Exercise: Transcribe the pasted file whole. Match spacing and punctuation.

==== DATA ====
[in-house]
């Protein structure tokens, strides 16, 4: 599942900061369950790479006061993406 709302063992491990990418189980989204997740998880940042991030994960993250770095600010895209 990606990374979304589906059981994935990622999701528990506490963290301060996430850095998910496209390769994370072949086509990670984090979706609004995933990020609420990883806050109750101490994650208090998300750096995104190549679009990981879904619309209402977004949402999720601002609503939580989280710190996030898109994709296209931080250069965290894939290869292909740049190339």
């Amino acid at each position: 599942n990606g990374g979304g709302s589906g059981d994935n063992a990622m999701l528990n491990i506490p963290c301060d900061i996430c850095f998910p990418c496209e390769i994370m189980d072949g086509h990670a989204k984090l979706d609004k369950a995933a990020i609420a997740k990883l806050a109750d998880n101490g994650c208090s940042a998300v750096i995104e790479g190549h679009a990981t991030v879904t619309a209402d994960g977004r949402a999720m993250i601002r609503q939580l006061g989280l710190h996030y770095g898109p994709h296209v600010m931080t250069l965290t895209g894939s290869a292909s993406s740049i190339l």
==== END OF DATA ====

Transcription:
[in-house]
């Protein structure tokens, strides 16, 4: 599942900061369950790479006061993406 709302063992491990990418189980989204997740998880940042991030994960993250770095600010895209 990606990374979304589906059981994935990622999701528990506490963290301060996430850095998910496209390769994370072949086509990670984090979706609004995933990020609420990883806050109750101490994650208090998300750096995104190549679009990981879904619309209402977004949402999720601002609503939580989280710190996030898109994709296209931080250069965290894939290869292909740049190339």
């Amino acid at each position: 599942n990606g990374g979304g709302s589906g059981d994935n063992a990622m999701l528990n491990i506490p963290c301060d900061i996430c850095f998910p990418c496209e390769i994370m189980d072949g086509h990670a989204k984090l979706d609004k369950a995933a990020i609420a997740k990883l806050a109750d998880n101490g994650c208090s940042a998300v750096i995104e790479g190549h679009a990981t991030v879904t619309a209402d994960g977004r949402a999720m993250i601002r609503q939580l006061g989280l710190h996030y770095g898109p994709h296209v600010m931080t250069l965290t895209g894939s290869a292909s993406s740049i190339l």